I guess my brain does have a tendency to get a bit ahead of itself, and I live out these fantasy lives months and years into the future. I don't even know if I would have liked this girl had we met, but I guess I got myself worked up about the idea of her. If I didn't sweat it, if I kept it casual and stayed in the cool “we'll see” zone I was in when I first made contact, it wouldn't have bothered me so much. And the whole Hannibal Lechter thing made me angry and hurt, because I don't think I am that guy. I don't think the dude with the website looking for a girlfriend is all that bad either. He has his own house and has a successful business and seems to have friends. He's probably not a bad guy, just socially awkward. Even at my lowest self-esteem, deep down I think I'm a nice guy, think I'm one of the good guys. And by the end of that whole mental crisis, I realized I was being psychotic for even getting angry about something that likely wasn't aimed in my direction. Back in college, when I finally got the nerve up to ask out a girl I'd been pursuing for months, and she wrinkled her nose and shook her head vigorously, I snapped “What'sa matter; don't ya like me??” which probably scared her and certainly scared me as soon as I did it. I vowed from then on to always be gracious in the face of rejection. It's only when I expect success, when I get my hopes up, that failure hits me so hard.

So I'm not going to sweat it. I'm moving on. This wasn't it; maybe next time. If not next time, then the one after that. And if it never happens, then I need to accept that too. I think when I stop caring so much, when I stop trying so hard, that's when I'll find what I want. I mentioned that I don't like how arrogant I get when things do go well for me socially, but there's a difference between arrogance and confidence. If I approach a girl with reservation or uncertainty, she'll sense it and be filled with doubts of her own. My research, in both reading articles and observing successful friends, shows that invitations should be suggestions and statements rather than requests and inquiries. “We should...” is stronger than “Would you...?” I'm going to get my house in order mentally, and maybe focus some more on a physical house which definitely wouldn't hurt my cause at my age. I've dwelled on this incident for two posts more than I should have, and probably a week longer than I should have. Everybody can't like everybody, and feelings can't be forced, so I'm not going to worry about this anymore.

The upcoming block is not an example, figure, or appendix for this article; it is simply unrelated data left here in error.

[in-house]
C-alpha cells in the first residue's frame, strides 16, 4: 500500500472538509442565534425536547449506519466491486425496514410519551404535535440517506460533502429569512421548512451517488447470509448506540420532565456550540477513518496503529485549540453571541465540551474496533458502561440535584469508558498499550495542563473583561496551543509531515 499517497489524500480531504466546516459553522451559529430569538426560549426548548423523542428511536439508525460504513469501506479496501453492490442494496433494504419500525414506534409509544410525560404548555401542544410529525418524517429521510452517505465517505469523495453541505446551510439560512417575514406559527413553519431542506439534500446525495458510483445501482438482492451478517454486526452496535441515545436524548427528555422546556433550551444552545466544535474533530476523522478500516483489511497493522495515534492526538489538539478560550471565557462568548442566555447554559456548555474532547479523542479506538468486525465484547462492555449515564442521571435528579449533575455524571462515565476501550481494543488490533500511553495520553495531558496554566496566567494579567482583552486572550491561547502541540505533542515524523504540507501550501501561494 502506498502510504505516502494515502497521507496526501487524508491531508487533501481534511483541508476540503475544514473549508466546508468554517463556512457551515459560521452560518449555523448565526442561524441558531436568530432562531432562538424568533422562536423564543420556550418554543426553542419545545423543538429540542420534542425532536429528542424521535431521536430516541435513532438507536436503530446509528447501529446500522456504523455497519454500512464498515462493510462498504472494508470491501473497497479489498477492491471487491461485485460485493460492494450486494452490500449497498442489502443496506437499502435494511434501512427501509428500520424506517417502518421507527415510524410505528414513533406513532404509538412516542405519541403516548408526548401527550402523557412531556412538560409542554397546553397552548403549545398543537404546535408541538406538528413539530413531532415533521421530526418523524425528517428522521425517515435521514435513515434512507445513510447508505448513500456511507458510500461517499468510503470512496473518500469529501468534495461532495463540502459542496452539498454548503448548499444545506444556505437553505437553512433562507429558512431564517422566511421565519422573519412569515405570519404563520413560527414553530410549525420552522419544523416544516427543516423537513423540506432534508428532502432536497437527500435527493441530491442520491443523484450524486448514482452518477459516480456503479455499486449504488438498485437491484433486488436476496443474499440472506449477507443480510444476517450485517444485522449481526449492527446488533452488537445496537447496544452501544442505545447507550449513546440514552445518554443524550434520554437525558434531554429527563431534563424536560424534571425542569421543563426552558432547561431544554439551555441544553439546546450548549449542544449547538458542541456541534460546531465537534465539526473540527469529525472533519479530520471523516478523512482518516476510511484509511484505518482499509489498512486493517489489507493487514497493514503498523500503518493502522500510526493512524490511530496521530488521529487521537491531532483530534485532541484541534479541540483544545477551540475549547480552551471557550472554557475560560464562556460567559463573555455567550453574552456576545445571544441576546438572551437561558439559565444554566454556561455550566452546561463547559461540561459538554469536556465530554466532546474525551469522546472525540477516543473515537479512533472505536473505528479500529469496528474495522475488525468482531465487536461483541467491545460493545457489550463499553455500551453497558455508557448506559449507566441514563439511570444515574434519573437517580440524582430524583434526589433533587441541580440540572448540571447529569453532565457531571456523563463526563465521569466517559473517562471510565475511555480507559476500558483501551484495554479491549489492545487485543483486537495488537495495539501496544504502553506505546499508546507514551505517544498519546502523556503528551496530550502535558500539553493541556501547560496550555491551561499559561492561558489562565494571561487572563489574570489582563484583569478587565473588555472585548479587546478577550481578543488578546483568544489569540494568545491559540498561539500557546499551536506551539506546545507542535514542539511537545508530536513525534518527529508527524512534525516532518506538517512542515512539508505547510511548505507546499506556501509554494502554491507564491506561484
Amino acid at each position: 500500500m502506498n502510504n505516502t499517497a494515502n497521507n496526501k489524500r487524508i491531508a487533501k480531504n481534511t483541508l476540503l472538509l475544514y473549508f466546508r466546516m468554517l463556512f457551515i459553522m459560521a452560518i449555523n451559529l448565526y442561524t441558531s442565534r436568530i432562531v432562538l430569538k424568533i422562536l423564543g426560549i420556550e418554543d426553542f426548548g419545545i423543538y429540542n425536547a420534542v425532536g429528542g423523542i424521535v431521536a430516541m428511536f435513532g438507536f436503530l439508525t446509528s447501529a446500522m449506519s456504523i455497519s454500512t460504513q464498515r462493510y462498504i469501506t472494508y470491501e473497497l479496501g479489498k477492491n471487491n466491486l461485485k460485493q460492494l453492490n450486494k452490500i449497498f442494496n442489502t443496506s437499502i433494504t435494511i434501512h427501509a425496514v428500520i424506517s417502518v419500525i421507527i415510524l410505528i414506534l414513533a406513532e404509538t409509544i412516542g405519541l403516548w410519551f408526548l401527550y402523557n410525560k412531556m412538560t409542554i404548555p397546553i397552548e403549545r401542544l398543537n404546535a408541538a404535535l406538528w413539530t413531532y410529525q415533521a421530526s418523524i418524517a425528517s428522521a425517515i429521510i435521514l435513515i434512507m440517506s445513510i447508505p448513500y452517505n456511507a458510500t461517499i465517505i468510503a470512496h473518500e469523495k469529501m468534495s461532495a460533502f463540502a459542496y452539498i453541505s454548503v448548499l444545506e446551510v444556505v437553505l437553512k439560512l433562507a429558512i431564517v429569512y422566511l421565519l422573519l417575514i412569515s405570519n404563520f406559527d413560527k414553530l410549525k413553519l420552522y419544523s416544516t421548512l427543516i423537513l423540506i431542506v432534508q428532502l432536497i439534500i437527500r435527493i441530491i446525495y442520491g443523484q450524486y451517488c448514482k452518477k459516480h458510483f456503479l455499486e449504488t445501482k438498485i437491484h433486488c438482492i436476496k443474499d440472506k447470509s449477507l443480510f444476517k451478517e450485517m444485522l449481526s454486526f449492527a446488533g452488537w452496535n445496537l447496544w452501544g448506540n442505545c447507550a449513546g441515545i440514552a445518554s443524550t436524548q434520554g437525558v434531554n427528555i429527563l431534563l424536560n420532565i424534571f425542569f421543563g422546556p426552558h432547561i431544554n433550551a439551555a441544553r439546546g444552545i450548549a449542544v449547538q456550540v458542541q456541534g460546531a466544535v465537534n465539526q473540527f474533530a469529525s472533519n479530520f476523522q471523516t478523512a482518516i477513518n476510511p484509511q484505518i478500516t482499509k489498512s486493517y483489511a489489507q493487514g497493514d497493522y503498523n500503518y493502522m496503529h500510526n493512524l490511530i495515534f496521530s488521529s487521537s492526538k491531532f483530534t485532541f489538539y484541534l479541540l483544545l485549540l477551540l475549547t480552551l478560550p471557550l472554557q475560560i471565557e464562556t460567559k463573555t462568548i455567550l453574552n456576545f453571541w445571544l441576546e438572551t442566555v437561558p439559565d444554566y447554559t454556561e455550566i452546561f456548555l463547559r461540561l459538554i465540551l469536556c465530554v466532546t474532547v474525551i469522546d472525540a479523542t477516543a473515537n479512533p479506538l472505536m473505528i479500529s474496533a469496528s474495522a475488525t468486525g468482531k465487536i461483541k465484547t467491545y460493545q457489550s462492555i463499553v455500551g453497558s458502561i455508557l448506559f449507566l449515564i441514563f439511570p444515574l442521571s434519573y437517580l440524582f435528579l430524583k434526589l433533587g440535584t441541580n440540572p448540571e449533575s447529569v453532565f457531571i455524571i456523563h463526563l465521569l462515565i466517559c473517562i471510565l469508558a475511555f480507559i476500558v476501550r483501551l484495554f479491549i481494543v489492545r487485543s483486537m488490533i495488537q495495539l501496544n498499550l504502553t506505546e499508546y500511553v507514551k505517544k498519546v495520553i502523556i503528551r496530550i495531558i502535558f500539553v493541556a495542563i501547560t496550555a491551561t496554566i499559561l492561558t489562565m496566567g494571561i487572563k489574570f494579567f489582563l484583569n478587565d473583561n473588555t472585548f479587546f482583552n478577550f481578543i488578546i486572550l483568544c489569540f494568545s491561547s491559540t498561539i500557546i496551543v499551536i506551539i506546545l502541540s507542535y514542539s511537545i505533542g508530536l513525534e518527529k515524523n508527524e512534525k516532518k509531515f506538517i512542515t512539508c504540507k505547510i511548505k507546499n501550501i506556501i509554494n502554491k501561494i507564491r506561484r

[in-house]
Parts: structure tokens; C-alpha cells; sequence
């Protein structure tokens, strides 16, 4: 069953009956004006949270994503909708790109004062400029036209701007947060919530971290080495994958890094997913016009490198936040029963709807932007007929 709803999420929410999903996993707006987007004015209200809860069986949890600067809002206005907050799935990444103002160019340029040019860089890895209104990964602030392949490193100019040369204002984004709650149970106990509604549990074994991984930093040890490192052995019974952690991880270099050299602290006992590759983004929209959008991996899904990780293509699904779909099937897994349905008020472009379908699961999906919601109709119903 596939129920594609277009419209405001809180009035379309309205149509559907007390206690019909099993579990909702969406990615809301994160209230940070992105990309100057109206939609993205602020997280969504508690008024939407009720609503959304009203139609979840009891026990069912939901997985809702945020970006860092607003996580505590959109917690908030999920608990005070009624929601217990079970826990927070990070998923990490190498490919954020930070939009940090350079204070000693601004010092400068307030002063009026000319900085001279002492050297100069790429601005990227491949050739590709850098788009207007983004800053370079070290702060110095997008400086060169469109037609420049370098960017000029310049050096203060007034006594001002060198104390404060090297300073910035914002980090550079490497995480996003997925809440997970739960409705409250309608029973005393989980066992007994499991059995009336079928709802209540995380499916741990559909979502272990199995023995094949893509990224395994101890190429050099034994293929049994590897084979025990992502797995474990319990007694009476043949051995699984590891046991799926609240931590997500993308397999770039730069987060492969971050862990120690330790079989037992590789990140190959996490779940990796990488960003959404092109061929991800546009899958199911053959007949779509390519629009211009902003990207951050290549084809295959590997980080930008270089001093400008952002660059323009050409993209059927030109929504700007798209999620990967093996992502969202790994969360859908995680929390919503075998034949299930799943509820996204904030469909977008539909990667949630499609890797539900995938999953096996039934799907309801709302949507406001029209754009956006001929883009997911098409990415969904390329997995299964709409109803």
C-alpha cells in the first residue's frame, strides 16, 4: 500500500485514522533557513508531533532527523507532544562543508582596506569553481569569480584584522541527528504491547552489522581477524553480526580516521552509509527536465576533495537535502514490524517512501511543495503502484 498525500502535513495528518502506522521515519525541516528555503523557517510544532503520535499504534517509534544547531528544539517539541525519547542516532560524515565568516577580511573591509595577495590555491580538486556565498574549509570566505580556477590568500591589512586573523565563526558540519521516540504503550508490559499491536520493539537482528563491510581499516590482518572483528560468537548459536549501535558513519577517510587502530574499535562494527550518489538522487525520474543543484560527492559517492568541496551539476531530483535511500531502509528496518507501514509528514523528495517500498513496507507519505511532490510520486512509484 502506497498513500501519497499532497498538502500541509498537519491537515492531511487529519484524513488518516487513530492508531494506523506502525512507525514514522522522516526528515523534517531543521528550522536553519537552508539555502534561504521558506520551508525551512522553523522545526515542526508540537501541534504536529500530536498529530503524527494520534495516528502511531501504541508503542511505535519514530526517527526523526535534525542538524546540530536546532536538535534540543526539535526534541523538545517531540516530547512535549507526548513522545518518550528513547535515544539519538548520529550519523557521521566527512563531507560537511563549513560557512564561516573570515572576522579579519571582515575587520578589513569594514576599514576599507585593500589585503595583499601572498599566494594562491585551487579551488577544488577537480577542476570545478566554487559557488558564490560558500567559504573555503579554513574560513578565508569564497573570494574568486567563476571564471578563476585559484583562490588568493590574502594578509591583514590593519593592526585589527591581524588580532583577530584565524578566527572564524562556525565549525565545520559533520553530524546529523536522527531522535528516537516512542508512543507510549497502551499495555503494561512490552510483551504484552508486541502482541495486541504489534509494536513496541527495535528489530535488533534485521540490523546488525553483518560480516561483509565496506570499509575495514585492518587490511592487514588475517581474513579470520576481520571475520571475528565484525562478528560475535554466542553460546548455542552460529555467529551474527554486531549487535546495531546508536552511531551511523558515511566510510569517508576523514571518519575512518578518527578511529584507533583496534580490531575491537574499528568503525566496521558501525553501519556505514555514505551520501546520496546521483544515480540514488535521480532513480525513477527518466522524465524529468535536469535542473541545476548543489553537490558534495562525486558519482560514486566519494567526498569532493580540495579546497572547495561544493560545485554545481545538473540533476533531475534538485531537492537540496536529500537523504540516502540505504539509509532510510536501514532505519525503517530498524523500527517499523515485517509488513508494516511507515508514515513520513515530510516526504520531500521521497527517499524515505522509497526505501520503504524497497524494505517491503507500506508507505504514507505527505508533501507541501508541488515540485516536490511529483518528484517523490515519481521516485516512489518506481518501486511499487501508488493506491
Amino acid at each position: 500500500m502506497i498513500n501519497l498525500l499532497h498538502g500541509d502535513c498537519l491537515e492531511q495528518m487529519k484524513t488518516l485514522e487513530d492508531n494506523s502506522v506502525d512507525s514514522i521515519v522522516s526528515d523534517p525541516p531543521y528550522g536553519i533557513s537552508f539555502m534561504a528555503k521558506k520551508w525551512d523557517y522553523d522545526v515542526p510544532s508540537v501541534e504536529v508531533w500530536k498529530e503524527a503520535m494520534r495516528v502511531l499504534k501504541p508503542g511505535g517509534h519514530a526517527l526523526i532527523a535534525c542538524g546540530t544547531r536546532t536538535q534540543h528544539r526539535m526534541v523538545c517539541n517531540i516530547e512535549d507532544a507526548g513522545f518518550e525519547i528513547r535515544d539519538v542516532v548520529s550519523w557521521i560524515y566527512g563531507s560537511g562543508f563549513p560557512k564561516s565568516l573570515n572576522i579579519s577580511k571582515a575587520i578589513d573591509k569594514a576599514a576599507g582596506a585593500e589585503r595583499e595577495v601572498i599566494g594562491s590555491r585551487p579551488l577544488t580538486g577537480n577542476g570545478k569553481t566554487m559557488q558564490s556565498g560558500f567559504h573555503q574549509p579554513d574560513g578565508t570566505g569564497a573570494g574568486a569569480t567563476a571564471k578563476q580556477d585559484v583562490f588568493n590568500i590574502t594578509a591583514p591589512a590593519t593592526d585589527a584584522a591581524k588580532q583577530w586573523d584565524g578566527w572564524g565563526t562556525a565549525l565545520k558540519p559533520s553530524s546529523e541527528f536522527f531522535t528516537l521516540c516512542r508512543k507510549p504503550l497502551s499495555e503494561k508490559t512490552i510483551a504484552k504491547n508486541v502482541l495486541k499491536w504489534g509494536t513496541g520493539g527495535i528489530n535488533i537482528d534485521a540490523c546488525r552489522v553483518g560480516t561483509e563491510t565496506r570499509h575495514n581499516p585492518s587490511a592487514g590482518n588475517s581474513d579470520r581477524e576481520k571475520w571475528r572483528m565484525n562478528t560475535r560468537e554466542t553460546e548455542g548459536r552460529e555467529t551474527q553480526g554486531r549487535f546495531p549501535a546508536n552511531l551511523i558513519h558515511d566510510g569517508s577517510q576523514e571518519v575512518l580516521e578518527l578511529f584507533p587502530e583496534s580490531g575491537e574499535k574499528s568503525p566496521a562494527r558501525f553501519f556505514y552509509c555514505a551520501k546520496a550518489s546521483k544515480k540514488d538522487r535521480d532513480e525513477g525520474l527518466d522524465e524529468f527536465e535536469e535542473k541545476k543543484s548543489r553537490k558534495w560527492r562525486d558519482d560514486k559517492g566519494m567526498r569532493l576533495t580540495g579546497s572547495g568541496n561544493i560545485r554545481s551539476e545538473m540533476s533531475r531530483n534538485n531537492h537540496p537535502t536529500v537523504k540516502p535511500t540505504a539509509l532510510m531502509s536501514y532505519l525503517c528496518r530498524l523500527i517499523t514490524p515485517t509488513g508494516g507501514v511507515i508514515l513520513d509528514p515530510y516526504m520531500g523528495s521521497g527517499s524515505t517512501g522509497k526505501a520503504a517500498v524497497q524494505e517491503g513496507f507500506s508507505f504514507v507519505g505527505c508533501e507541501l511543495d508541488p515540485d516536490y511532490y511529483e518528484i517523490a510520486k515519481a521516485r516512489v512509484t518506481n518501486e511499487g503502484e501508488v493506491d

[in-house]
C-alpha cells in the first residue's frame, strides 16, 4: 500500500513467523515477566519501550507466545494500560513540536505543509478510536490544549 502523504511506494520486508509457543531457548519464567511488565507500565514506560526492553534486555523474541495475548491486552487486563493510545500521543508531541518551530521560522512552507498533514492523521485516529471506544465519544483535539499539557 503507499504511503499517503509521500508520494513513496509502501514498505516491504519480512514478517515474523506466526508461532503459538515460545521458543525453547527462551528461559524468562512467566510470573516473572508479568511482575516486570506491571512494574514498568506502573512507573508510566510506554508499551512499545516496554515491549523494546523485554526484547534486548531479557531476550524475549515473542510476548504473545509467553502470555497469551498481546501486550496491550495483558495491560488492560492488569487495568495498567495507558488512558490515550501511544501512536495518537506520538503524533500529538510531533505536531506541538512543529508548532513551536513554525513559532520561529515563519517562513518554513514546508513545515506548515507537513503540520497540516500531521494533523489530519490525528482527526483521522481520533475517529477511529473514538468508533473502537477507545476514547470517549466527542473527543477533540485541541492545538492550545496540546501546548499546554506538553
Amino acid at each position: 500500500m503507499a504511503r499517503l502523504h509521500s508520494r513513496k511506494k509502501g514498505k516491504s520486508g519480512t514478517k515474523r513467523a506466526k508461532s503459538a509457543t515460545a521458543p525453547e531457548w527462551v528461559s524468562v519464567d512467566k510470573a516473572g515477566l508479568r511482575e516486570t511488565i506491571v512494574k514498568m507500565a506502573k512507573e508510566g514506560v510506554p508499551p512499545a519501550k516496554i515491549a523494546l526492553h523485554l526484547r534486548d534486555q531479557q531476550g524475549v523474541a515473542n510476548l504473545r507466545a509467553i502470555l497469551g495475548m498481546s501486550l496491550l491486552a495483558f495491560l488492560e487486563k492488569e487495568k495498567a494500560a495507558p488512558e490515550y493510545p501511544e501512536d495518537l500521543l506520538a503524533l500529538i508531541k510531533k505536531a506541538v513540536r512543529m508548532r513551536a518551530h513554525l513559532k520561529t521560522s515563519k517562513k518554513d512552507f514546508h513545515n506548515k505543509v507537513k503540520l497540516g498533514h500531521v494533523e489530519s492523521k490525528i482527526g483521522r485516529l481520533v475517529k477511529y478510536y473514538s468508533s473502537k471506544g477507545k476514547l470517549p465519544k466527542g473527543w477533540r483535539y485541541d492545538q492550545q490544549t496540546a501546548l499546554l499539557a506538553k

And I'm not going to let them see me sweat.


PBW: Vanderbilt I

This past weekend, on an unseasonably nice day, I took a little trip out to the Vanderbilt Museum and Planetarium, a place I hadn't been to since elementary school. After several hours roaming the grounds, taking in beautiful views and unexpected treats such as dinosaurs, I tried to get in to a laser light show only to find that the ticket I'd purchased didn't cover that. So I definitely have a reason to go back in the future, but in the meantime I got plenty of shots to fill more than one Photo Blog Wednesday:



Status Quo

I often feel stuck in a loop, like my life has reached a certain norm for the past 10 years, and nothing is likely to change for the rest of my life. I suppose part of it is the natural process of adulthood, once the disruptive process of changing schools and classes every 3-4 years settles down as a career begins. I was talking with one of my friends at work about how she'd been there over 20 years, and it had been her only job. I can't fathom that, and it is rare in this day and age. Still, at some point in my career, there will be a place I settle until retirement. And there is something comforting in a routine, not having the unknown to fear. Repetition can make us stale, but it can also make us experts in what we do.